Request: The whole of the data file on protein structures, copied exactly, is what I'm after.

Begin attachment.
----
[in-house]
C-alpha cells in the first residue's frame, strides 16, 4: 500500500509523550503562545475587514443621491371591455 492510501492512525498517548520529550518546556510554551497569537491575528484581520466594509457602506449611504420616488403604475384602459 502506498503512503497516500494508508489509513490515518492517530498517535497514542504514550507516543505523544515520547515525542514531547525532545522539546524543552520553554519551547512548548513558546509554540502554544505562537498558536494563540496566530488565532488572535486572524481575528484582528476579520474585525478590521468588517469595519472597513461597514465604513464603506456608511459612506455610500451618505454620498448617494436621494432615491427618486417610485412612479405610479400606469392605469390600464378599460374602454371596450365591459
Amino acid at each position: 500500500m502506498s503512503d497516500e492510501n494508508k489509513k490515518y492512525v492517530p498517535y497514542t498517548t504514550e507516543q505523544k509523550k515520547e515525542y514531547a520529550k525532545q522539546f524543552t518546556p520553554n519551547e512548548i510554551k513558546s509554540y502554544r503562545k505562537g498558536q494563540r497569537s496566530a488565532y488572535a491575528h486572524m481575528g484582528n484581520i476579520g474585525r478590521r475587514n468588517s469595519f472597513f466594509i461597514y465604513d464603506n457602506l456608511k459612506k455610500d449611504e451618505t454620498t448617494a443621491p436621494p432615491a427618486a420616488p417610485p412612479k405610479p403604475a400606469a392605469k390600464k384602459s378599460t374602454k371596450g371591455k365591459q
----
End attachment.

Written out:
[in-house]
C-alpha cells in the first residue's frame, strides 16, 4: 500500500509523550503562545475587514443621491371591455 492510501492512525498517548520529550518546556510554551497569537491575528484581520466594509457602506449611504420616488403604475384602459 502506498503512503497516500494508508489509513490515518492517530498517535497514542504514550507516543505523544515520547515525542514531547525532545522539546524543552520553554519551547512548548513558546509554540502554544505562537498558536494563540496566530488565532488572535486572524481575528484582528476579520474585525478590521468588517469595519472597513461597514465604513464603506456608511459612506455610500451618505454620498448617494436621494432615491427618486417610485412612479405610479400606469392605469390600464378599460374602454371596450365591459
Amino acid at each position: 500500500m502506498s503512503d497516500e492510501n494508508k489509513k490515518y492512525v492517530p498517535y497514542t498517548t504514550e507516543q505523544k509523550k515520547e515525542y514531547a520529550k525532545q522539546f524543552t518546556p520553554n519551547e512548548i510554551k513558546s509554540y502554544r503562545k505562537g498558536q494563540r497569537s496566530a488565532y488572535a491575528h486572524m481575528g484582528n484581520i476579520g474585525r478590521r475587514n468588517s469595519f472597513f466594509i461597514y465604513d464603506n457602506l456608511k459612506k455610500d449611504e451618505t454620498t448617494a443621491p436621494p432615491a427618486a420616488p417610485p412612479k405610479p403604475a400606469a392605469k390600464k384602459s378599460t374602454k371596450g371591455k365591459q